Why Do Cats Meow? Exploring Feline Vocalization
If you’ve ever had the privilege of sharing a home with a cat, chances are you have some questions for your mysterious housemate: Why do you hate the toilet paper roll so much? Why is that water bowl suddenly unacceptable? Why are you meowing? No, really, what’s with all the meowing?
The last question in particular can be a pressing one, especially at 5 a.m. So, why do cats meow? On the surface, this seemingly simple question has a simple answer: because meowing gets your attention, so much so that you’re reading about it like a well-trained human.
Understanding Why Cats Meow
Among themselves, adult cats tend to use other forms of communication such as body language, scent marking, eye movements, licking and nudging. But when it comes to people, cats know what works.
“They seem to have learned humans are a chatty species and that they get the best results by using vocal communication,” says Pam Johnson-Bennett, a certified cat behavior consultant and author. “We typically respond to the meow, even if it’s to tell kitty to be quiet. Cats learn the meow is the key that unlocks the door of our attention.”
Although it is refined for your ears, your cat learned Meowing 101 as a kitten, when the unique, high-pitched vocalization came in handy for getting precious, much-needed attention.
“When they are older, they communicate to each other through chortles, hisses and yowls, but vulnerable kittens have to rely on mom for food, warmth and comfort,” explains Marilyn Krieger, a certified cat behavior consultant and author. “Kittens meow when they are hungry, cold and scared and when calling for their moms.”
Interpreting Your Cat’s Meows
So now that he has your attention, what does your cat actually want? That’s the trickier part.
“The most common reason is, ‘Hey, I’m hungry—can you feed me?’” says Darlene Arden, a certified animal behavior consultant and author. “There’s also, ‘Why are you in that room with the door closed?’ It could be any number of reasons, but really, if you’re tuned in enough to your cat, you should know why he’s meowing.”
If you are tuned in, you may have noticed that your cat uses certain pitches to communicate different wants and needs.
“It’s almost as if cats and their cat parents develop their own language,” says Johnson-Bennett. “As cat parents, most of us have become quite good at interpreting what each variation on the meow means with our own cats. Cat parents can usually differentiate between the ‘feed me’ meow and the ‘play with me’ meow, for example.”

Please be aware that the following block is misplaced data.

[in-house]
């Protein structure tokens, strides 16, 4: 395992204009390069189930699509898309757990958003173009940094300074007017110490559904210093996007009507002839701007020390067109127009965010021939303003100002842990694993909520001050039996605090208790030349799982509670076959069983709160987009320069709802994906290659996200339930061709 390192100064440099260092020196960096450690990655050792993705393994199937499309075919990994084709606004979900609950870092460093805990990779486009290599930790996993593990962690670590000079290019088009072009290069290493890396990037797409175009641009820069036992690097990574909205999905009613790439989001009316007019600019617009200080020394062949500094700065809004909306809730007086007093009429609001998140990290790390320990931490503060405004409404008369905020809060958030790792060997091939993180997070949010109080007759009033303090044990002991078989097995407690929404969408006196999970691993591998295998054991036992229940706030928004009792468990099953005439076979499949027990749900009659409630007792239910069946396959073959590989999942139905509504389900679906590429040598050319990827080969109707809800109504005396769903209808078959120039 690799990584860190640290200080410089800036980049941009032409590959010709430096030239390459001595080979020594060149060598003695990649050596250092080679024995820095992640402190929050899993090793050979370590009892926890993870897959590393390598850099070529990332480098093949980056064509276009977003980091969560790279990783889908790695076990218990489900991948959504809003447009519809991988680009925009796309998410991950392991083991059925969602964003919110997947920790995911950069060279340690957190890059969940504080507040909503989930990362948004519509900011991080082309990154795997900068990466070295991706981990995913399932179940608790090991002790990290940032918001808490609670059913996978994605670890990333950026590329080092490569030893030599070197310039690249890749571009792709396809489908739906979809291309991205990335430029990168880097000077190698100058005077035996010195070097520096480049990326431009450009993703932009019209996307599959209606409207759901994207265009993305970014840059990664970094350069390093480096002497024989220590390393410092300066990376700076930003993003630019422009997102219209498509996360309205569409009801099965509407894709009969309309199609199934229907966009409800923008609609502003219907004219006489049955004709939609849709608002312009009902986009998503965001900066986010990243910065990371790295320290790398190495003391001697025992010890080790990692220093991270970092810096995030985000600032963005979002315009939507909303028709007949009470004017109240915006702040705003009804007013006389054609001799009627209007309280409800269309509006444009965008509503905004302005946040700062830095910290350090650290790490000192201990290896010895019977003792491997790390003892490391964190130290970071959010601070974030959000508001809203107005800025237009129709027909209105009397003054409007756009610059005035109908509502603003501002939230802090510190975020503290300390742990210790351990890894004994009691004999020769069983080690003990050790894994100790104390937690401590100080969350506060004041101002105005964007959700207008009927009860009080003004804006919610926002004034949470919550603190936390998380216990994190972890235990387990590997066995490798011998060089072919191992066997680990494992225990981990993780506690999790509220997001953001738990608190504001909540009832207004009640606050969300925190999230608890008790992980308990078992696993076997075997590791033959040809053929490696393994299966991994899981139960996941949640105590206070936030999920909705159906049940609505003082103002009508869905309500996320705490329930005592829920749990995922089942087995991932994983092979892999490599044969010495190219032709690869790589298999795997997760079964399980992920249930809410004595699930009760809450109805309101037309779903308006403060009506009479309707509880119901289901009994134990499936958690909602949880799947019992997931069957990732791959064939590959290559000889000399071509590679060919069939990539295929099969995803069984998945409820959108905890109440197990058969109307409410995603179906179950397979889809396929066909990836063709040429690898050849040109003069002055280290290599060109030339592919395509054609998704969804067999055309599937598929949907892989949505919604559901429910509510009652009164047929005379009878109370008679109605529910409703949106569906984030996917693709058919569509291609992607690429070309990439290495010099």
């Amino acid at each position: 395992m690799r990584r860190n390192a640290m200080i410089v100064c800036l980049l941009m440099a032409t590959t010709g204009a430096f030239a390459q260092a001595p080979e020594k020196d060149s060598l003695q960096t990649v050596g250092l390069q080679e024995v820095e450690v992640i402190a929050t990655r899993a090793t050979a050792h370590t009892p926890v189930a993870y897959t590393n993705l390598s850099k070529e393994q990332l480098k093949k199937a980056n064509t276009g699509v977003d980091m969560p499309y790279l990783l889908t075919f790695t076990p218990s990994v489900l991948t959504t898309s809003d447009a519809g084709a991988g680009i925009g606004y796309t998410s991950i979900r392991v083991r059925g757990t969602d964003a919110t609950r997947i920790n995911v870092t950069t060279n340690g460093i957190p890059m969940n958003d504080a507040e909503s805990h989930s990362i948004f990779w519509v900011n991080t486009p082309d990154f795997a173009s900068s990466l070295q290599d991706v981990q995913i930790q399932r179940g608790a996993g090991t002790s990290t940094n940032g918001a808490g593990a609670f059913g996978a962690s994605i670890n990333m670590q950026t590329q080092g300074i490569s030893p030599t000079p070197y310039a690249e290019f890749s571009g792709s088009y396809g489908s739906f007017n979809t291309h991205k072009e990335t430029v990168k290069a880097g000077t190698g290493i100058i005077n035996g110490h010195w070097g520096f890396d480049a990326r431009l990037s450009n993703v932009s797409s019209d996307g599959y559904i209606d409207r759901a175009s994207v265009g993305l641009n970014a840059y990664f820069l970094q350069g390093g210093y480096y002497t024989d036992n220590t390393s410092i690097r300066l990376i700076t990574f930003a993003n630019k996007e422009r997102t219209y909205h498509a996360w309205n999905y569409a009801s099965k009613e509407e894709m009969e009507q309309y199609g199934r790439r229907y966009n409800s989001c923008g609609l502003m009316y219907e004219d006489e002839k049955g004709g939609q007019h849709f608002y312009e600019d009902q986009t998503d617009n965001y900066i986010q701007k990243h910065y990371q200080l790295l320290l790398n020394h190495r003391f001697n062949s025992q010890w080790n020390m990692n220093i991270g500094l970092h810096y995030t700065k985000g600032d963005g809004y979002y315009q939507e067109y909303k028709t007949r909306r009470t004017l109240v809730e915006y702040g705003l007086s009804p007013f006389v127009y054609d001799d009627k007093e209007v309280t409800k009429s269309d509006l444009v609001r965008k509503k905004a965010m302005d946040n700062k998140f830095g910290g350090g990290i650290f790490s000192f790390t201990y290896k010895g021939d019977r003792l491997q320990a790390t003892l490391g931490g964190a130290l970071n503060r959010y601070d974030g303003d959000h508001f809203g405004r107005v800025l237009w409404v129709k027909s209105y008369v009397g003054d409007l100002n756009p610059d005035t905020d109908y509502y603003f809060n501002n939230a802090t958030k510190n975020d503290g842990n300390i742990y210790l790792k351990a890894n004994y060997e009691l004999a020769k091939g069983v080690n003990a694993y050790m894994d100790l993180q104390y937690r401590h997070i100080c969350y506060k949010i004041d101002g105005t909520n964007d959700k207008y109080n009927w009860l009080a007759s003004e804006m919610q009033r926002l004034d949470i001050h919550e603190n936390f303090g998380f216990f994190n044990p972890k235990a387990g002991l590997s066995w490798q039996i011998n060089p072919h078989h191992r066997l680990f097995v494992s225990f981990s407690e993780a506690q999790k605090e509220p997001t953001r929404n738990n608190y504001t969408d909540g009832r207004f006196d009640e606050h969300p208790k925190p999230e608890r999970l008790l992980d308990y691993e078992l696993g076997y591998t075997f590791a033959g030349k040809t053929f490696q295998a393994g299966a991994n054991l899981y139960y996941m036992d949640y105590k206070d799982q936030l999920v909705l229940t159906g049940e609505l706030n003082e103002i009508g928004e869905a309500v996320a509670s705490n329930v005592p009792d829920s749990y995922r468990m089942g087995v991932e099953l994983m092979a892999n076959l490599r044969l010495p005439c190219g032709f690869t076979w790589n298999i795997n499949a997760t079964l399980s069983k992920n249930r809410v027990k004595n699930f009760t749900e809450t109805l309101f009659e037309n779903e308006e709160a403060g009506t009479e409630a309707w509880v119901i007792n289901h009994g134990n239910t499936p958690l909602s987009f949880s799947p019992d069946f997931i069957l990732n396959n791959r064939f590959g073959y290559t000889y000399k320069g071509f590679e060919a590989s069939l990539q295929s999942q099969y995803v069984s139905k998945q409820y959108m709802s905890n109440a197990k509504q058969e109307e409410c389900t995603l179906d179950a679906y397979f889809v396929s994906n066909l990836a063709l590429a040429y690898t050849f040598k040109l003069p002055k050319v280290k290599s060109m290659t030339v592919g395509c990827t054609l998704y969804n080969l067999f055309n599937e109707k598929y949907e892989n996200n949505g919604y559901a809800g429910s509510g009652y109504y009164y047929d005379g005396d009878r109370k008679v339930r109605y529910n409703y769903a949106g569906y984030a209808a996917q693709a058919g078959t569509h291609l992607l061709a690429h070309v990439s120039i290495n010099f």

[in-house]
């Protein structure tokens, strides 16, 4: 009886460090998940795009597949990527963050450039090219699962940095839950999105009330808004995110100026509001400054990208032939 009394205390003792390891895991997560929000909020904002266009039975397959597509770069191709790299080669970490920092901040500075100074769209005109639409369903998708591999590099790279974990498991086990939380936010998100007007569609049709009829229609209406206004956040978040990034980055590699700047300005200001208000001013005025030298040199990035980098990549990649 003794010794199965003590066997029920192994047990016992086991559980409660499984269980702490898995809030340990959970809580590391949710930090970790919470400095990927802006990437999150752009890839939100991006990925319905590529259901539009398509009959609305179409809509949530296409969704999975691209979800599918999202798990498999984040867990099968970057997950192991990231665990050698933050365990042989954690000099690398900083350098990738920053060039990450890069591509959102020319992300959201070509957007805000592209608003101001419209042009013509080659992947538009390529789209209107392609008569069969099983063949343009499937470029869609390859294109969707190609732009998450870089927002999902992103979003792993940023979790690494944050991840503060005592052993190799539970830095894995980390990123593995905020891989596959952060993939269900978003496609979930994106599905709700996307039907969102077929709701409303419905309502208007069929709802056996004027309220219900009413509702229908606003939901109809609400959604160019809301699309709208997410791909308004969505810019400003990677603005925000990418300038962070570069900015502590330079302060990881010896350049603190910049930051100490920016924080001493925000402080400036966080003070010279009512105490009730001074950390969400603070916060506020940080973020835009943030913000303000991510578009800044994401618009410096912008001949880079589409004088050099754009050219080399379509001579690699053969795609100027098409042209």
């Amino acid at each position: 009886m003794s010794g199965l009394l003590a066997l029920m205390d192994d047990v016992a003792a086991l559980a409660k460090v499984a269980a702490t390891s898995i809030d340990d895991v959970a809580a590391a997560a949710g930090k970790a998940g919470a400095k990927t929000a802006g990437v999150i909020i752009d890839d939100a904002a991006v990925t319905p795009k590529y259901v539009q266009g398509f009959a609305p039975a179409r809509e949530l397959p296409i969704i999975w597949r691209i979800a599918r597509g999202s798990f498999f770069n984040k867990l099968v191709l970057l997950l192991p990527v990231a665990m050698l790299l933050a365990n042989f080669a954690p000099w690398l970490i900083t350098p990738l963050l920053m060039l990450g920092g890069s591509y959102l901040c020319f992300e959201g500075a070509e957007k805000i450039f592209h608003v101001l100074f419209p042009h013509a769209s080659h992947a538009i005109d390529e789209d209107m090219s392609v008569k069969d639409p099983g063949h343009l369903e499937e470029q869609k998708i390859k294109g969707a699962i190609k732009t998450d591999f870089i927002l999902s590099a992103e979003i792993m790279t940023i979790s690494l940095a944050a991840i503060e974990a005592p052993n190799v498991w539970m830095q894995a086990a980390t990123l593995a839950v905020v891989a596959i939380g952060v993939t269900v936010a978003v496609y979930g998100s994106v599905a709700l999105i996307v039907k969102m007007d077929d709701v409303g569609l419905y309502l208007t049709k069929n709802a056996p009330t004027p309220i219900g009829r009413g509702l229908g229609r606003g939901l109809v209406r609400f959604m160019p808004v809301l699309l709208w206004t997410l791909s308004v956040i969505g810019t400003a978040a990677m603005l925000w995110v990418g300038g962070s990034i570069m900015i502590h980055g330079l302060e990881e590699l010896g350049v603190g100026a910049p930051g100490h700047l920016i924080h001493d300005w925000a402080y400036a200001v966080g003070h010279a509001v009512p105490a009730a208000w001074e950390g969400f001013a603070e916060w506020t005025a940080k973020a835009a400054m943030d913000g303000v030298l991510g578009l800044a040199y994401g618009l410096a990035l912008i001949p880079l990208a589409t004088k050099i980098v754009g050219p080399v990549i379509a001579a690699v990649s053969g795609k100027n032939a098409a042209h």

As for the meow that sounds more like a yowl, that one’s simple: a cat yowls because he or she wants to breed. Either way, a visit to your veterinarian for a spay or neuter procedure will put an end to the yowling.
When Meowing Becomes an Issue
If you have an especially vocal cat, there may be no need for concern. Like humans, some cats simply talk more than others. Some breeds, like the Siamese and the related Oriental, are notorious chatterboxes. But excessive meowing—or any changes to your cat’s meowing sounds or patterns—could mean that there’s a problem.
“Excessive meowing can be a sign of pain, sensory decline, loneliness or disorientation,” says Johnson-Bennett. “Some older cats can develop cognitive issues and may vocalize on an ongoing basis. Cats who develop hearing loss or a decline in vision may vocalize often. It’s important to have a veterinary examination to rule out any underlying medical cause for the constant vocalization.”
Although it’s not necessarily a medical issue, loneliness should be taken very seriously as a cause of excessive meowing. While cats may have a reputation for being independent and aloof, this simply isn’t the case.
Like a dog, your cat requires human companionship, plenty of engaging toys and interactive playtime to be happy and healthy. Arden recommends clicker-training your cat to keep him engaged—believe it or not, it’s possible—and having a pet-sitter or neighbor stop by if you plan to be out most of the day.
“If you leave them alone for lengthy periods of time, they can become very anxious and meow excessively. It’s like separation anxiety in dogs—there’s no reason to believe that this exact same thing is not happening in cats,” she says.
If your cat’s excessive meowing is not caused by loneliness or a medical condition, it may be possible to reduce his vocalizations by changing some of your own habits.
“If you want your cat to meow less, then respond to him and reward him when he’s quiet and not when meowing,” suggests Johnson-Bennett. “Even if that is just a few mere moments of silence. If you always respond to the meow, then the cat understands that to be the successful method.”
Why do cats meow? Consider this particular mystery solved. Now, as for the toilet paper roll, we suspect that’s a lost cause.
Monica Weymouth is a writer, editor and certified Weird Animal Lady. She lives in Philadelphia with her two rescued Shih Tzus.